The 24th Annual New York Film Festival to be Held January 14-29, 2015

The 24th Annual New York Film Festival to be Held January 14-29, 2015


The 24th annual New York Jewish Film Festival, the pre-eminent showcase for cinema exploring the diversity of Jewish experience around the world, presented by the Jewish Museum and the Film Society of Lincoln Center, will be held January 14-29. The 2015 NYJFF includes world, U.S., and New York premieres of films from around the globe, plus special “beyond the screen” programs including a poster exhibition and panel discussions.

The 2015 New York Jewish Film Festival is selected by Florence Almozini, Senior Programmer, Film Society of Lincoln Center; Rachel Chanoff, THE OFFICE performing arts + film; Jaron Gandelman, Curatorial Assistant for Media, Jewish Museum and Coordinator, New York Jewish Film Festival; Jens Hoffmann, Deputy Director, Exhibitions and Public Programs, Jewish Museum and Curator for Special Programs, New York Jewish Film Festival; and Aviva Weintraub, Associate Curator, Jewish Museum and Director, New York Jewish Film Festival.

In addition to the 21 films appearing as world, U.S., and New York premieres, the 2015 NYJFF features a number of “beyond the screen” programs, including panel discussions, a master class, artist focus, poster exhibition, and more. Here are a few highlights:

Coming Attractions — The Art of the Film Noir Trailer: “A picture of tremendous excitement… A rarity of the screen… A raw slice of life…” Such was the language employed in many trailers for films noirs during the 1940s and ‘50s, whose rapid cuts, provocative narration, and dramatic scenarios made them films in and of themselves. In homage to the genre and its many talents, we have compiled noir and neo-noir trailers for 14 films from 1944-1970 into a unique 30-minute video presentation that will run on a continuous loop in the amphitheater of the Elinor Bunin Munroe Film Center during the festival.

Master Class with Susan Korda: Susan Korda studied filmmaking at CCNY and has worked as an editor for 20 years. With David Leitner, she directed and produced the award-winning documentary Vienna is Different. She produced the award-winning documentary One of Us, and recently completed her short narrative film Salomea’s Nose (included in this Festival). Her editing credits include the Oscar™ nominated documentary For All Mankind and Sandi Du Bowski’s ground-breaking Trembling Before G-d. She was a producer on Emily Sarah Kunstler’s William Kunstler: Disturbing the Universe, and story consultant on Alan Berliner’s The Sweetest Sound and First Cousin Once Removed. Korda teaches at Columbia University and conducts editing and story-telling workshops in the U.S., Europe, Israel and South Africa. She is currently working on her “Jerusalem Project,” in which she is finding the similarities and differences in the dreams, fairytales, superstitions, cooking recipes and jokes amongst Jerusalemite Christians, Muslims and Jews. Discussion with Korda moderated by Aviva Weintraub, Director, New York Jewish Film Festival.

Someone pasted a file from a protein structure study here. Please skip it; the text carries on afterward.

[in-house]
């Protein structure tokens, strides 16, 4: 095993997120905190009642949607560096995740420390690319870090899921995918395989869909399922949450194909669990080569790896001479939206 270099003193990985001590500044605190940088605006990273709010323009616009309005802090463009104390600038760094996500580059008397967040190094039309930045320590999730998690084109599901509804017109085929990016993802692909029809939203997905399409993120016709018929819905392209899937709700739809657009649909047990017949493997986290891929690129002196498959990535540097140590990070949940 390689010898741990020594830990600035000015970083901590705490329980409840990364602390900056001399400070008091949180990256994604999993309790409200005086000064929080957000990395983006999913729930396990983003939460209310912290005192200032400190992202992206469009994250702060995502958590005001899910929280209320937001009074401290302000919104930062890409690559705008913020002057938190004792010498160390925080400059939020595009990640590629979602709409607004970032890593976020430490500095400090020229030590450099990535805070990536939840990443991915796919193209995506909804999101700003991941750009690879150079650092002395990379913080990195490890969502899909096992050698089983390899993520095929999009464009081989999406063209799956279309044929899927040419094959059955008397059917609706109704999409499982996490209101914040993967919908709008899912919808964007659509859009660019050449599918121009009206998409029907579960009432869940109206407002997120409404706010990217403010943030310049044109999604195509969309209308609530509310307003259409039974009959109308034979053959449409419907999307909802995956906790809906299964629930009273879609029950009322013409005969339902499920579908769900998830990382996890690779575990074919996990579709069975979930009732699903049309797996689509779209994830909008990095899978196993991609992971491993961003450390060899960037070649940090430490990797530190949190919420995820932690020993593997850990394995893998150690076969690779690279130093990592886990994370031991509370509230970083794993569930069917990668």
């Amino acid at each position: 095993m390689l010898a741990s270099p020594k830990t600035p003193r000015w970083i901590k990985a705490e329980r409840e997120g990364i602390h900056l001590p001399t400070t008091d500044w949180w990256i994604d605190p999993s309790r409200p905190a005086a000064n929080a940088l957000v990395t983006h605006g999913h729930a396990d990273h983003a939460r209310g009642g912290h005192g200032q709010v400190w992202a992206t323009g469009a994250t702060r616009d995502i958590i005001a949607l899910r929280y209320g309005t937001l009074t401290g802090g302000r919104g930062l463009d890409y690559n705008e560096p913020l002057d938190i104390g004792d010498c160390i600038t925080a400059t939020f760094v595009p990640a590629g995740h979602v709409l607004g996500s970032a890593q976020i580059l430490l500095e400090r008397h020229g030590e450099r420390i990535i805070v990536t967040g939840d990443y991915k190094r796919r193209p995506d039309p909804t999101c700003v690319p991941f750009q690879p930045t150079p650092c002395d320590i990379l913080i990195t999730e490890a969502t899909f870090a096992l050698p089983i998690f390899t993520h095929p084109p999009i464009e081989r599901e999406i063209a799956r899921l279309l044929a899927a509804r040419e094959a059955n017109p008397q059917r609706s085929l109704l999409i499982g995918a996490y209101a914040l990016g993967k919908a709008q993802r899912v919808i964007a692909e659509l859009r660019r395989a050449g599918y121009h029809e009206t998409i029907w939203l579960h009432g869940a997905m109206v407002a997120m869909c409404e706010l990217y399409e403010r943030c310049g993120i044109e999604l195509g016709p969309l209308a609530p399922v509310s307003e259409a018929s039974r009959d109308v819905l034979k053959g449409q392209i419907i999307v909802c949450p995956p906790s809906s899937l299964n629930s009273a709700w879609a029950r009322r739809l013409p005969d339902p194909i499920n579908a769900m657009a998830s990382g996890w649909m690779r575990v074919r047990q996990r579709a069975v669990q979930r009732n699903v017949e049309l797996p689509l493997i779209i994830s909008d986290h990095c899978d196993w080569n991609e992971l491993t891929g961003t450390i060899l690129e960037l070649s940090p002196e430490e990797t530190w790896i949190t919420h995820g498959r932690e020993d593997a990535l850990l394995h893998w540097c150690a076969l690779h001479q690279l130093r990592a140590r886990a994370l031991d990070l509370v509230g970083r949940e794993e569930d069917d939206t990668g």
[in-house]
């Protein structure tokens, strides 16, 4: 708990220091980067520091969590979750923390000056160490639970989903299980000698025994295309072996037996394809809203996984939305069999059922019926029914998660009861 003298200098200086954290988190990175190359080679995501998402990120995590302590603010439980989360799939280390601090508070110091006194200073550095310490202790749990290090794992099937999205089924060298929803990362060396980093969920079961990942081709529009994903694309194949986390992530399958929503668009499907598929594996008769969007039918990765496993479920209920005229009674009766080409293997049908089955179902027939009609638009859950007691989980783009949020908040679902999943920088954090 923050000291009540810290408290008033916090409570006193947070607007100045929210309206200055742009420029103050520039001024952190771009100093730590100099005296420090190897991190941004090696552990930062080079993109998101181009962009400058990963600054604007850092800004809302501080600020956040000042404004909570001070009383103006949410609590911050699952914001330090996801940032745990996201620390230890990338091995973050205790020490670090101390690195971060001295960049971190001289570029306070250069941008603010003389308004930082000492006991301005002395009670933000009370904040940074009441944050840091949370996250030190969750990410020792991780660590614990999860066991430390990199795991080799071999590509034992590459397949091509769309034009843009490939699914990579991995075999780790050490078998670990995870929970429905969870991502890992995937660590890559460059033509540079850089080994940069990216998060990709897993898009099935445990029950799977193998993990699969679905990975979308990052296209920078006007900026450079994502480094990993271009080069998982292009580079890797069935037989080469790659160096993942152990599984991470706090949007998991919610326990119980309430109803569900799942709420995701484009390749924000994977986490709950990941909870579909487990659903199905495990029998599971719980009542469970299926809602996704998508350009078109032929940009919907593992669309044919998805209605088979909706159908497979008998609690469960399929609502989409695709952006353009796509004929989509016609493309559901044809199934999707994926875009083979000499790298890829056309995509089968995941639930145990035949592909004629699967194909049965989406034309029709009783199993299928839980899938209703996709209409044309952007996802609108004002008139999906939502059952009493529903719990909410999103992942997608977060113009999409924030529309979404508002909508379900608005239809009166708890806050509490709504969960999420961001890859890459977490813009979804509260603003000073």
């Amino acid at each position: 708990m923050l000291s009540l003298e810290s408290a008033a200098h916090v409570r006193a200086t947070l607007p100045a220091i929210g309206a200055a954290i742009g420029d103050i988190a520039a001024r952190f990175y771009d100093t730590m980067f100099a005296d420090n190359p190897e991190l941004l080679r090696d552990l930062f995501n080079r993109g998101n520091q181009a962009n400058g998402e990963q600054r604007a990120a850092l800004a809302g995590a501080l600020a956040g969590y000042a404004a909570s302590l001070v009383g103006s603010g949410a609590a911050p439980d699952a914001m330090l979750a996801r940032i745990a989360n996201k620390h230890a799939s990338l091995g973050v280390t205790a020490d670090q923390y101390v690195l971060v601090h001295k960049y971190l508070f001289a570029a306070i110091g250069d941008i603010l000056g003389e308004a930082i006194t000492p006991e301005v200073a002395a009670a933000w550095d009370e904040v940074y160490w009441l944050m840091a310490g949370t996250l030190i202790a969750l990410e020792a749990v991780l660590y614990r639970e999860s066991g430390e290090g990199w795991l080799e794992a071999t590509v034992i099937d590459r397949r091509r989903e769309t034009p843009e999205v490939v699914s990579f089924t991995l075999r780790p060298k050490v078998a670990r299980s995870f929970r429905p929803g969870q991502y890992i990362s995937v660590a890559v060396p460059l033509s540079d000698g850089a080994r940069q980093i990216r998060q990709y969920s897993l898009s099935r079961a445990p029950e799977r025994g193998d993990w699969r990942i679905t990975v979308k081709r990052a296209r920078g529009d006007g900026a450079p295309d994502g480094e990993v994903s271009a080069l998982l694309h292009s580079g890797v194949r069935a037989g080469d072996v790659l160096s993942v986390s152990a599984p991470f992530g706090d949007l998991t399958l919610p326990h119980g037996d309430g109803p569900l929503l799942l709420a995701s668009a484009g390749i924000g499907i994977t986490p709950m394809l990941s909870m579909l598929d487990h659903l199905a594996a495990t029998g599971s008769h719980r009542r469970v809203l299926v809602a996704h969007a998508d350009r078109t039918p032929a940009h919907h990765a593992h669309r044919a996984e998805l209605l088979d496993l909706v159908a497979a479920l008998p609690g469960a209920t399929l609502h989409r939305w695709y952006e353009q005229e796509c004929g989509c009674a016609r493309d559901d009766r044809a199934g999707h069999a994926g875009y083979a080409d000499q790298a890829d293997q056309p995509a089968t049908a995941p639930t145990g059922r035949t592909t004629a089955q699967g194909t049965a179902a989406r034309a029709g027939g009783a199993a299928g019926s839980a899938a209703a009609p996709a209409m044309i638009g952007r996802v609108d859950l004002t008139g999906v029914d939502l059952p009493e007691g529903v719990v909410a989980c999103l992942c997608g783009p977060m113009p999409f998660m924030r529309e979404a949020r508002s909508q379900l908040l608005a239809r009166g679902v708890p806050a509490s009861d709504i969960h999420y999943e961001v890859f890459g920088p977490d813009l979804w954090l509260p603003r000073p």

Artist Focus with Keren Cytter: The Israeli artist Keren Cytter uses visual media in strikingly original ways to build powerful and affecting narratives out of skewed scenes of everyday life. Cytter’s films, video installations, and drawings represent social realities through experimental modes of storytelling characterized by a non-linear, cyclical logic and multiple layers of images: conversation, monologue, and narration systematically composed to undermine linguistic conventions and traditional interpretation schemata. Recalling amateur home movies and video diaries, these montages of impressions, memories, and imaginings are poetic and self-referential in composition, thought provoking, and inescapably engrossing. Discussion with Cytter moderated by Jens Hoffmann, Curator for Special Programs, New York Jewish Film Festival.

Click here for a full schedule of films and special programs, and for information about tickets and pricing.